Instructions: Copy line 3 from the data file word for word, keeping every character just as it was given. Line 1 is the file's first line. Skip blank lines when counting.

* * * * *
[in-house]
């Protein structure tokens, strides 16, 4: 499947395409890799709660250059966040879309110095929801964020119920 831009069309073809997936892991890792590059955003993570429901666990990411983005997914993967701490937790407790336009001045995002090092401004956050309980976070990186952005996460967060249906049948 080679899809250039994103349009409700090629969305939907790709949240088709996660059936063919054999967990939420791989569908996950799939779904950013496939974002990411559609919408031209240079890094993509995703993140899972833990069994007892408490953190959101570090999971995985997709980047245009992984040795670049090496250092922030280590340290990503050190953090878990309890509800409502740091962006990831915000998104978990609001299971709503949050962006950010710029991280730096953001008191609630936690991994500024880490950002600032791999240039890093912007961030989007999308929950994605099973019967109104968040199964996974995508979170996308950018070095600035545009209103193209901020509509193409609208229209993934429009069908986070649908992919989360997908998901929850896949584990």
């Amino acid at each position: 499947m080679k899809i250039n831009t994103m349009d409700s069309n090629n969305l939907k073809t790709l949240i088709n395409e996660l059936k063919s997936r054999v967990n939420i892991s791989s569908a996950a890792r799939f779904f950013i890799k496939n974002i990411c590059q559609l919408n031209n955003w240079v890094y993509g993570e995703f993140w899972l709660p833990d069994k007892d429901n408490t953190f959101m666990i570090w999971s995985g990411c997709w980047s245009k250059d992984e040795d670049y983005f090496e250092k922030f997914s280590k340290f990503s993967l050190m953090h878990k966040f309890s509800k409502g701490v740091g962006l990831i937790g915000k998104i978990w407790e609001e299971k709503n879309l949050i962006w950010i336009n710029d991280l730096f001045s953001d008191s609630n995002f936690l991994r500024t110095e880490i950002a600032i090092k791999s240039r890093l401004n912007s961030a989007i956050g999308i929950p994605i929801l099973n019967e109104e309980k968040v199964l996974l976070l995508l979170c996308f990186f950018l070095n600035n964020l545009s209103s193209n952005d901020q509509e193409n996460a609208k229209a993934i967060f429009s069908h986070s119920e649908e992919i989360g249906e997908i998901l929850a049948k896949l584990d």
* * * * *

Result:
């Amino acid at each position: 499947m080679k899809i250039n831009t994103m349009d409700s069309n090629n969305l939907k073809t790709l949240i088709n395409e996660l059936k063919s997936r054999v967990n939420i892991s791989s569908a996950a890792r799939f779904f950013i890799k496939n974002i990411c590059q559609l919408n031209n955003w240079v890094y993509g993570e995703f993140w899972l709660p833990d069994k007892d429901n408490t953190f959101m666990i570090w999971s995985g990411c997709w980047s245009k250059d992984e040795d670049y983005f090496e250092k922030f997914s280590k340290f990503s993967l050190m953090h878990k966040f309890s509800k409502g701490v740091g962006l990831i937790g915000k998104i978990w407790e609001e299971k709503n879309l949050i962006w950010i336009n710029d991280l730096f001045s953001d008191s609630n995002f936690l991994r500024t110095e880490i950002a600032i090092k791999s240039r890093l401004n912007s961030a989007i956050g999308i929950p994605i929801l099973n019967e109104e309980k968040v199964l996974l976070l995508l979170c996308f990186f950018l070095n600035n964020l545009s209103s193209n952005d901020q509509e193409n996460a609208k229209a993934i967060f429009s069908h986070s119920e649908e992919i989360g249906e997908i998901l929850a049948k896949l584990d």